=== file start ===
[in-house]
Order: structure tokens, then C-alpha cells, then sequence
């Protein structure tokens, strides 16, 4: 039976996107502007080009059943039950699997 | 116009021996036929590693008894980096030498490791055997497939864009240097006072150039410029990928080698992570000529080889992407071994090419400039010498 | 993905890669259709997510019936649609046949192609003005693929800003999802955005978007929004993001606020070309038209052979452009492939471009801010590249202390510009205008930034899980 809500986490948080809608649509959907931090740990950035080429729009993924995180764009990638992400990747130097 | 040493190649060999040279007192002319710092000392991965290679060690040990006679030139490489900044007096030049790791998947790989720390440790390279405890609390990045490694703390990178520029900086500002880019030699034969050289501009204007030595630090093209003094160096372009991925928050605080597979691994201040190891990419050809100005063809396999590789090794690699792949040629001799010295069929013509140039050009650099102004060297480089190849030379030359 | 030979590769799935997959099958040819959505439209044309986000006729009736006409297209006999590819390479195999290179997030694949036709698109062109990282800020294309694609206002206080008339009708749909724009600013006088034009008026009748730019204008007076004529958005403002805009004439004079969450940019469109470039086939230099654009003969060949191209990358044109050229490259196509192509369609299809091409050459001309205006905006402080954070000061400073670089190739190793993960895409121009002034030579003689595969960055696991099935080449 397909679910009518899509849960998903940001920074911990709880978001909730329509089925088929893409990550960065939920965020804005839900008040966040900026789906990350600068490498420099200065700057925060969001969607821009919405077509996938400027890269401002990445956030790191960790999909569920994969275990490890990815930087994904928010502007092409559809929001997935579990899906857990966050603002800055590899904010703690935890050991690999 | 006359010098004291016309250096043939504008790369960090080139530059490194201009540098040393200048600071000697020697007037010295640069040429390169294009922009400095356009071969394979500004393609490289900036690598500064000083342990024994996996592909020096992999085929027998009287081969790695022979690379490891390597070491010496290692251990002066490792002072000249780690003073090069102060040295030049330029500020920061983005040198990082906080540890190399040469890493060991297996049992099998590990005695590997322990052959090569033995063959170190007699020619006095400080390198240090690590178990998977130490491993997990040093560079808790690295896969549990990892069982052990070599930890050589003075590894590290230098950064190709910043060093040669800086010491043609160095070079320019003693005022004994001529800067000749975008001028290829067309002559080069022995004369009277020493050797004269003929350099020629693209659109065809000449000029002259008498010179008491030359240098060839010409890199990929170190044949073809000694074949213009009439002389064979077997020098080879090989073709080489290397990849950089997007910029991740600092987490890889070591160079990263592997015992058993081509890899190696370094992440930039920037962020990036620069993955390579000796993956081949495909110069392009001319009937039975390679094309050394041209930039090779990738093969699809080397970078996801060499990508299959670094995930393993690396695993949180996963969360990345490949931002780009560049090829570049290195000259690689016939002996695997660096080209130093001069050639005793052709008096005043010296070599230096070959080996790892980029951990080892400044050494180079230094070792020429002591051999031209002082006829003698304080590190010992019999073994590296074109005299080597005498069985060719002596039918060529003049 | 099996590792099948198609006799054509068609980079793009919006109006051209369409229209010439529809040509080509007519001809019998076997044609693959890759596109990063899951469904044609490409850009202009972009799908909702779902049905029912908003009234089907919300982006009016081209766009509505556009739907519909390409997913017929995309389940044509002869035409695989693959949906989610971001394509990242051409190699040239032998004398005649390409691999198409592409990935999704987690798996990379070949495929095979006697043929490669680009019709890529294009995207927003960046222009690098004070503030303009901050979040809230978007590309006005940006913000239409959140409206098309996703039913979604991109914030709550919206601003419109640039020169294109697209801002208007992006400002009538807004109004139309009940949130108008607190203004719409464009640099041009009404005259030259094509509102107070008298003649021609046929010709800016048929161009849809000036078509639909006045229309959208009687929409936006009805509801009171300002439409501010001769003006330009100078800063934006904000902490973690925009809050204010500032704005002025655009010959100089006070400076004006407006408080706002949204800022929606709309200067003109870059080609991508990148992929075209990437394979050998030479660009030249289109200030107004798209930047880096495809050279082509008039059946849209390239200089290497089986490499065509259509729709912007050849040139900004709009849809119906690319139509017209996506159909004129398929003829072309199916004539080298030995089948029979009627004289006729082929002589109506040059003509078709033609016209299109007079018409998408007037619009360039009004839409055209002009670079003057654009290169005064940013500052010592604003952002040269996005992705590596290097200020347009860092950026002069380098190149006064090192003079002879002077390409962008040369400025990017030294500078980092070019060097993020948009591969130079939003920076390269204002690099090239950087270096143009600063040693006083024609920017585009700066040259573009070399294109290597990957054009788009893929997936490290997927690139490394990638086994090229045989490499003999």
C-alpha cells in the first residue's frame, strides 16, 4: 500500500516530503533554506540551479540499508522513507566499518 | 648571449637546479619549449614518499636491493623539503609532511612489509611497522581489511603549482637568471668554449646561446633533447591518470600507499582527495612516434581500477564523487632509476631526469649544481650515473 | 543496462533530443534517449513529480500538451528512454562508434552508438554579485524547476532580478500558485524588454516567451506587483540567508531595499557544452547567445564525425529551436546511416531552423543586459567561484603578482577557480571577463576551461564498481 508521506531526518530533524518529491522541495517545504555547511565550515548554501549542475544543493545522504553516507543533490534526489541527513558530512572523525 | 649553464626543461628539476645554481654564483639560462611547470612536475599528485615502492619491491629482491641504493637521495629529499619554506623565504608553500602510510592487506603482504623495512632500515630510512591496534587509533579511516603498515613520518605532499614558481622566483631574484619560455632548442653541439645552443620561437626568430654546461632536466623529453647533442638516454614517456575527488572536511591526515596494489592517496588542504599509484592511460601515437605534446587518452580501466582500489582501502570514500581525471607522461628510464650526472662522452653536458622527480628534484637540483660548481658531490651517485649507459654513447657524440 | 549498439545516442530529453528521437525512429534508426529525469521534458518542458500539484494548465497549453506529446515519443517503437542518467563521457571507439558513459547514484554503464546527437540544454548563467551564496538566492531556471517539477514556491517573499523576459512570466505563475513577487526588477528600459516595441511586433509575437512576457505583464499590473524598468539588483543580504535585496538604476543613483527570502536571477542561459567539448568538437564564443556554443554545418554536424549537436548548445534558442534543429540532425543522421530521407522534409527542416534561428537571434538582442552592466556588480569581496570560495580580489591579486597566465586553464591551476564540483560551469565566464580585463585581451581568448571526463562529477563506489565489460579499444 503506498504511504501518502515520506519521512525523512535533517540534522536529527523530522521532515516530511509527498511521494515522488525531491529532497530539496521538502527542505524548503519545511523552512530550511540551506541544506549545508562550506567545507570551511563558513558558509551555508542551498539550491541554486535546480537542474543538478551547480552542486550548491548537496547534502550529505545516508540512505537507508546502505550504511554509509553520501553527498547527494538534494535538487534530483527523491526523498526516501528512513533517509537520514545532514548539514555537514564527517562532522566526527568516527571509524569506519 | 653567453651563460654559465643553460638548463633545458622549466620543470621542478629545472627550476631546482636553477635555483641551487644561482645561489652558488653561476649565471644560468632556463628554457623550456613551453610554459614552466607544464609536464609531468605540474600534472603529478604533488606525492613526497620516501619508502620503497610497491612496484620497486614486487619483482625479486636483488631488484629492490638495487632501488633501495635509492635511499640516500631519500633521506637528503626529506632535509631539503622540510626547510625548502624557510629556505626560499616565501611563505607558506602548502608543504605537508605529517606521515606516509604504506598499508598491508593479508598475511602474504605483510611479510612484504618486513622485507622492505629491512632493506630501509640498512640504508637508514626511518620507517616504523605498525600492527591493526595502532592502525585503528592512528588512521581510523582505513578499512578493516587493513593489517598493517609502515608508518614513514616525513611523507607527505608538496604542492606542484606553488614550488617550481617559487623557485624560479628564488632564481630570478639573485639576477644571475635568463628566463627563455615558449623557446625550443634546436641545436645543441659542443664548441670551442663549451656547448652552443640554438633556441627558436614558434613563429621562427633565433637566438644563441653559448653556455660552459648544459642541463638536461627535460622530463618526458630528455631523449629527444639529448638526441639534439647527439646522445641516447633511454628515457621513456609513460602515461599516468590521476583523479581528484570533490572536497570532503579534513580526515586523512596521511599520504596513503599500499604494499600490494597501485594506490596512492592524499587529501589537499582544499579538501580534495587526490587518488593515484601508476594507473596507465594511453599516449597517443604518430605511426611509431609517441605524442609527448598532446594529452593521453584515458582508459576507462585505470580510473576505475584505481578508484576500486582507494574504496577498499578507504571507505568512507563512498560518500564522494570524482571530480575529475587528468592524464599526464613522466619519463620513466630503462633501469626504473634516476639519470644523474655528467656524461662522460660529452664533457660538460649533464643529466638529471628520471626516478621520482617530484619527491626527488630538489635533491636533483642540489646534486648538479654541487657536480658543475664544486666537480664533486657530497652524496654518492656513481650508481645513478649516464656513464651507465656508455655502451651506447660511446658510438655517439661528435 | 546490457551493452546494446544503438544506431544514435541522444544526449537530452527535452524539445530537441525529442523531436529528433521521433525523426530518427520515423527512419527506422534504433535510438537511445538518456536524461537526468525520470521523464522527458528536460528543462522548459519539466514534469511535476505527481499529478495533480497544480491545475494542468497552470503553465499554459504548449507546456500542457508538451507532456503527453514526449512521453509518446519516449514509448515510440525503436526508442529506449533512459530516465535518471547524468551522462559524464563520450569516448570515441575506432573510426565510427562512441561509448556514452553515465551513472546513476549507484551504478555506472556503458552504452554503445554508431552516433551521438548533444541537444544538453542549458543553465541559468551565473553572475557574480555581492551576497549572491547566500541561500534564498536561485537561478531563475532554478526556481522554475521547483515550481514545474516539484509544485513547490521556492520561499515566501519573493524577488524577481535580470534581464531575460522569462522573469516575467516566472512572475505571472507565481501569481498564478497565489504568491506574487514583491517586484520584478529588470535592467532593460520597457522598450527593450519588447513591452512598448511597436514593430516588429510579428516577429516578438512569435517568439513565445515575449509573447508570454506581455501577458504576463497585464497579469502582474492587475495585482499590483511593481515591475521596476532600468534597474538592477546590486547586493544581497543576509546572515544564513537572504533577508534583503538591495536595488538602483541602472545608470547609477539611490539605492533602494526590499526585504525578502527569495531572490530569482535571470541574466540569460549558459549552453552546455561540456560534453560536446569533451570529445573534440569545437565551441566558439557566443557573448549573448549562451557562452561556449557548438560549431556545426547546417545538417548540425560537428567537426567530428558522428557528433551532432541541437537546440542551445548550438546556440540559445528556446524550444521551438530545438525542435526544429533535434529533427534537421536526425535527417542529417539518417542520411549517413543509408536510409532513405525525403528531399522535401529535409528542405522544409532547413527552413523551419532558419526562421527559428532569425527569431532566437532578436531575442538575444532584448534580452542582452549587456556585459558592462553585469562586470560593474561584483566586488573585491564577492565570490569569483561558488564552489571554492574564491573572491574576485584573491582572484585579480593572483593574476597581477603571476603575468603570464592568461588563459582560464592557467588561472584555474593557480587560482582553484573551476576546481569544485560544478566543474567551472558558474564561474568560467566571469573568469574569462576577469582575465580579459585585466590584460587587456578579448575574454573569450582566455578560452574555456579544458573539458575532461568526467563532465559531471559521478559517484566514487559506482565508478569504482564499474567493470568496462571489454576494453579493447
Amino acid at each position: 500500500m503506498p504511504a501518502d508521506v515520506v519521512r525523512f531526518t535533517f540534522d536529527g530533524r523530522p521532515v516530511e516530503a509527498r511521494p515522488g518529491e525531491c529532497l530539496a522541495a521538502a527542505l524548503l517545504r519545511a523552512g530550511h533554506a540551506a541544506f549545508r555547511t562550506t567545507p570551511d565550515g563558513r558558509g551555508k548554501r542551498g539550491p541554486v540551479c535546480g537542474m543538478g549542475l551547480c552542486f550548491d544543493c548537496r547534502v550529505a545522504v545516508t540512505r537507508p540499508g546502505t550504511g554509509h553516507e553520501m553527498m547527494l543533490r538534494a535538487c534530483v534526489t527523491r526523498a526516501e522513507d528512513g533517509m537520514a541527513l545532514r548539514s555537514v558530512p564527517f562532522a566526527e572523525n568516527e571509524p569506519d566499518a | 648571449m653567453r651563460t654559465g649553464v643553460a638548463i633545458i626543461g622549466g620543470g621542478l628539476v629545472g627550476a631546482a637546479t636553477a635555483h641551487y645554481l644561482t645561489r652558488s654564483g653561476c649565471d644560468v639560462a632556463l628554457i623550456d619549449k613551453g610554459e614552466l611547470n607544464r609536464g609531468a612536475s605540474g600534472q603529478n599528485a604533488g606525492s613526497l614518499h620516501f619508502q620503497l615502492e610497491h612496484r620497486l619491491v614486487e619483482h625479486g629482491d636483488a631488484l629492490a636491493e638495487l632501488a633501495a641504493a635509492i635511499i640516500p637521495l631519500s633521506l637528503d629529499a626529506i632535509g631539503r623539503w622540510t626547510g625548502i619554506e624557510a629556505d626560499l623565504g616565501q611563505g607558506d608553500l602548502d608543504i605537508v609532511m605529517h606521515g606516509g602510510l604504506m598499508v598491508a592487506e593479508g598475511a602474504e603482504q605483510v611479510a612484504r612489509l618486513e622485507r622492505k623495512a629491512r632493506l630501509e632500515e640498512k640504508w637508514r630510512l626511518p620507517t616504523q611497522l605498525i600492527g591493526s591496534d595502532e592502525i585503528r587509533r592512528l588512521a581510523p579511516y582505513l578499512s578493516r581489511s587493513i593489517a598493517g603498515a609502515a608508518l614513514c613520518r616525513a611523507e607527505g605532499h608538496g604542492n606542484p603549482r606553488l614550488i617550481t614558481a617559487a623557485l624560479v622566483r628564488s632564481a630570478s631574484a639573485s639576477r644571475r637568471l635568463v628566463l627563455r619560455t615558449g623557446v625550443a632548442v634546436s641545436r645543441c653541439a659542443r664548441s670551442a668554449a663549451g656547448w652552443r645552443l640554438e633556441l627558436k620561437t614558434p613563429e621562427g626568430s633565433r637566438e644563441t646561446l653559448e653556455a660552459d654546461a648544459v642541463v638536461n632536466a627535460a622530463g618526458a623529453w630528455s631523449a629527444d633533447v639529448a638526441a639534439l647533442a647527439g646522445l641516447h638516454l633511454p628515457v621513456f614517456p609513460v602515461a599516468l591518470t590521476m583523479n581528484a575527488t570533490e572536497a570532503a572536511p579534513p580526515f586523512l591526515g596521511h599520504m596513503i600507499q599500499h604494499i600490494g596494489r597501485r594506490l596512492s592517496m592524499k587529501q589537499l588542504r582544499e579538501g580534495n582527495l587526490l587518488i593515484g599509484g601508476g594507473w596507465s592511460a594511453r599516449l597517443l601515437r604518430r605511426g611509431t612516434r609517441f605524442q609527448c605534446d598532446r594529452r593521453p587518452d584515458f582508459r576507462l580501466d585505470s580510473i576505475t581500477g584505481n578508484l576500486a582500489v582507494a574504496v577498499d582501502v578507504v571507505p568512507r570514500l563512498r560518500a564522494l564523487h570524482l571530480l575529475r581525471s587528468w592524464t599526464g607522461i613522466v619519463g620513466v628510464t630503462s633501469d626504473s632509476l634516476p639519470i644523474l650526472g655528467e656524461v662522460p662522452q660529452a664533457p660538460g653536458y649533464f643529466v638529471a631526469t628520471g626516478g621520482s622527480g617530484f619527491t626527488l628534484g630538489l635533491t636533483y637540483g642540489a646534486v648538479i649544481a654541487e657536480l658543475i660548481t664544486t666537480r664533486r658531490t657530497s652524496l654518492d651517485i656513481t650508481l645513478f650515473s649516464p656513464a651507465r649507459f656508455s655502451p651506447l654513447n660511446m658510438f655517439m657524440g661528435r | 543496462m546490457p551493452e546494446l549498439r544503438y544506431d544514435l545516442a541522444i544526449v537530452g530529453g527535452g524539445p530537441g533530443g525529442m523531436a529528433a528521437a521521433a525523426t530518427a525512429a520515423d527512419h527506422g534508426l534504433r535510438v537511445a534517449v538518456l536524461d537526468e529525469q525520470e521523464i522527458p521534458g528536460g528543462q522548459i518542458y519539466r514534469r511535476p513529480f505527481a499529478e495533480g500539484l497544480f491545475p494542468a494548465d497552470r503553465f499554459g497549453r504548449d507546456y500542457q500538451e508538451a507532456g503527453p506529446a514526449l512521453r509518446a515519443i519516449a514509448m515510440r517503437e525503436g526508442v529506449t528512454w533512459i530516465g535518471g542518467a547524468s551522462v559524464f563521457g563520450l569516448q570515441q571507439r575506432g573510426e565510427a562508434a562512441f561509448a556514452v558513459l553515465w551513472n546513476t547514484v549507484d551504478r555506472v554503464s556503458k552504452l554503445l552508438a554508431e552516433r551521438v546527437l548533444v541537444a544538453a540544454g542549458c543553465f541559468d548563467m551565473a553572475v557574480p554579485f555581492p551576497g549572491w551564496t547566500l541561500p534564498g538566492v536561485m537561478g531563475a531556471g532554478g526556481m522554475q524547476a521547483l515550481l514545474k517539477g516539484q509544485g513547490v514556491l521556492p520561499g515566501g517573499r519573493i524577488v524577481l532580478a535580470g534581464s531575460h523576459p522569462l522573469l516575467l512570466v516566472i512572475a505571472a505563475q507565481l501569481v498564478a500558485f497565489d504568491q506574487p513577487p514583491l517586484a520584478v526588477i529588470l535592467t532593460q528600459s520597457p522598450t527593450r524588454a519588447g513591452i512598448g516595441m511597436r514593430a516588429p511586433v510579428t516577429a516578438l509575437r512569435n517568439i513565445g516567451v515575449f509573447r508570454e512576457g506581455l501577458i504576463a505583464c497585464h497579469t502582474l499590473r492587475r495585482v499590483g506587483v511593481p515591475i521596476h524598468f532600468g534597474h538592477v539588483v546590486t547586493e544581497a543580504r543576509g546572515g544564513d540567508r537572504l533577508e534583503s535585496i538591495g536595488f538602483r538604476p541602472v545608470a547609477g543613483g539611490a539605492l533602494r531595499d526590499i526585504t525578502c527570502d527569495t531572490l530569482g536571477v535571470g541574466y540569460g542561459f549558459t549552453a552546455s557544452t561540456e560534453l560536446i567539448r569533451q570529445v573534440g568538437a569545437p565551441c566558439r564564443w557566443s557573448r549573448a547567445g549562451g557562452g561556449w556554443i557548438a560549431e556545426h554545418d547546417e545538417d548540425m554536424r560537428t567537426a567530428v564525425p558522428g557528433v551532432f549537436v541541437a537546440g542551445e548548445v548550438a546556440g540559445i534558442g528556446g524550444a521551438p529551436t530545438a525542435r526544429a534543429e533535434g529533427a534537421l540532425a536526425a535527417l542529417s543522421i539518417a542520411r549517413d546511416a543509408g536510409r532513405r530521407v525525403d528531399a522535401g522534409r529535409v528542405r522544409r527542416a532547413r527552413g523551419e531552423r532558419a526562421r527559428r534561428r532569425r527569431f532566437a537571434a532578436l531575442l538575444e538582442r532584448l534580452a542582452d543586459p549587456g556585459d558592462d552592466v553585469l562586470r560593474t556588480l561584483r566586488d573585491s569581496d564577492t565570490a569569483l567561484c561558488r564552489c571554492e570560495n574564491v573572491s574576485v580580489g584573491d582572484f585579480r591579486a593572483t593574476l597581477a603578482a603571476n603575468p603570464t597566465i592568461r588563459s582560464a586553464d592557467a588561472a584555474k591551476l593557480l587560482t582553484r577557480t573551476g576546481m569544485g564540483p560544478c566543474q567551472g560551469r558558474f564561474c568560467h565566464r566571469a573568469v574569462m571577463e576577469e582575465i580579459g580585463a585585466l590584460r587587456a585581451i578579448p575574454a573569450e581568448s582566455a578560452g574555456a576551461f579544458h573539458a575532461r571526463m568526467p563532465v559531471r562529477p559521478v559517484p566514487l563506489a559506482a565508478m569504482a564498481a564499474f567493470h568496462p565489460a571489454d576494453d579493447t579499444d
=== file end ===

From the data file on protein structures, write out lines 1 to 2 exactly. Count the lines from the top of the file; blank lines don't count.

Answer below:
[in-house]
Order: structure tokens, then C-alpha cells, then sequence